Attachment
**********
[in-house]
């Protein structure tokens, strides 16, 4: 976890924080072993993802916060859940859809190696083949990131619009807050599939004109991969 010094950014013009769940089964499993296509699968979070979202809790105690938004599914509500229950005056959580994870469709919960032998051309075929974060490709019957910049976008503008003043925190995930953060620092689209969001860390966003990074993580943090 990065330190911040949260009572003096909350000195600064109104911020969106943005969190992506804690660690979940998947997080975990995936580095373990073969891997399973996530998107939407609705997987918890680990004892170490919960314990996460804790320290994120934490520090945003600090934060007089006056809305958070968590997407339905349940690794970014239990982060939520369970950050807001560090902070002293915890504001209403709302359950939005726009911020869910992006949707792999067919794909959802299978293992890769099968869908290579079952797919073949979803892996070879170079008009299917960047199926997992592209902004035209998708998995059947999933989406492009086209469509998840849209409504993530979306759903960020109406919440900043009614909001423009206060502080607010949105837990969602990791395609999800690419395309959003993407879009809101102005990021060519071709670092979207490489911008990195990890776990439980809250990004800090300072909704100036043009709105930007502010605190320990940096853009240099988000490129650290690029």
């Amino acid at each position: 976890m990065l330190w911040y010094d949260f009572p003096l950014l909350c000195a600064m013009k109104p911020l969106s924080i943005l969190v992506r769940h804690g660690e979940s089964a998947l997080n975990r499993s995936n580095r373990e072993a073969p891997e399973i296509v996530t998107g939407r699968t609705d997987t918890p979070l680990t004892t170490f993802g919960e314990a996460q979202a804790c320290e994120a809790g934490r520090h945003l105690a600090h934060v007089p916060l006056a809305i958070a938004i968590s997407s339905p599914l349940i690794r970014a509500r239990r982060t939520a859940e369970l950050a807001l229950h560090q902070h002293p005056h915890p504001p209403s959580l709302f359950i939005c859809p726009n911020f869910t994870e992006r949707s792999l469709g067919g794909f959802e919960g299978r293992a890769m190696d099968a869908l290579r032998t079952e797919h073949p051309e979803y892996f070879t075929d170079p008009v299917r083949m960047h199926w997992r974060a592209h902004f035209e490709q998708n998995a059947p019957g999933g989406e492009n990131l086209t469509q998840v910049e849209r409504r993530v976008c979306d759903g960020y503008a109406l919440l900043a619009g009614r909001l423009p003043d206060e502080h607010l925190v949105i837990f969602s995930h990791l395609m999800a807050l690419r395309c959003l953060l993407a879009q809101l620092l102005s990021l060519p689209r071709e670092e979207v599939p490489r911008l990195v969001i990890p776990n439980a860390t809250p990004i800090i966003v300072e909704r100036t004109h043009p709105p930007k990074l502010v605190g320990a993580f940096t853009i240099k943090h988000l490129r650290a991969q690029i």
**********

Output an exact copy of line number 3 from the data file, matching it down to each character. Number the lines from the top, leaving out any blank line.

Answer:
């Amino acid at each position: 976890m990065l330190w911040y010094d949260f009572p003096l950014l909350c000195a600064m013009k109104p911020l969106s924080i943005l969190v992506r769940h804690g660690e979940s089964a998947l997080n975990r499993s995936n580095r373990e072993a073969p891997e399973i296509v996530t998107g939407r699968t609705d997987t918890p979070l680990t004892t170490f993802g919960e314990a996460q979202a804790c320290e994120a809790g934490r520090h945003l105690a600090h934060v007089p916060l006056a809305i958070a938004i968590s997407s339905p599914l349940i690794r970014a509500r239990r982060t939520a859940e369970l950050a807001l229950h560090q902070h002293p005056h915890p504001p209403s959580l709302f359950i939005c859809p726009n911020f869910t994870e992006r949707s792999l469709g067919g794909f959802e919960g299978r293992a890769m190696d099968a869908l290579r032998t079952e797919h073949p051309e979803y892996f070879t075929d170079p008009v299917r083949m960047h199926w997992r974060a592209h902004f035209e490709q998708n998995a059947p019957g999933g989406e492009n990131l086209t469509q998840v910049e849209r409504r993530v976008c979306d759903g960020y503008a109406l919440l900043a619009g009614r909001l423009p003043d206060e502080h607010l925190v949105i837990f969602s995930h990791l395609m999800a807050l690419r395309c959003l953060l993407a879009q809101l620092l102005s990021l060519p689209r071709e670092e979207v599939p490489r911008l990195v969001i990890p776990n439980a860390t809250p990004i800090i966003v300072e909704r100036t004109h043009p709105p930007k990074l502010v605190g320990a993580f940096t853009i240099k943090h988000l490129r650290a991969q690029i």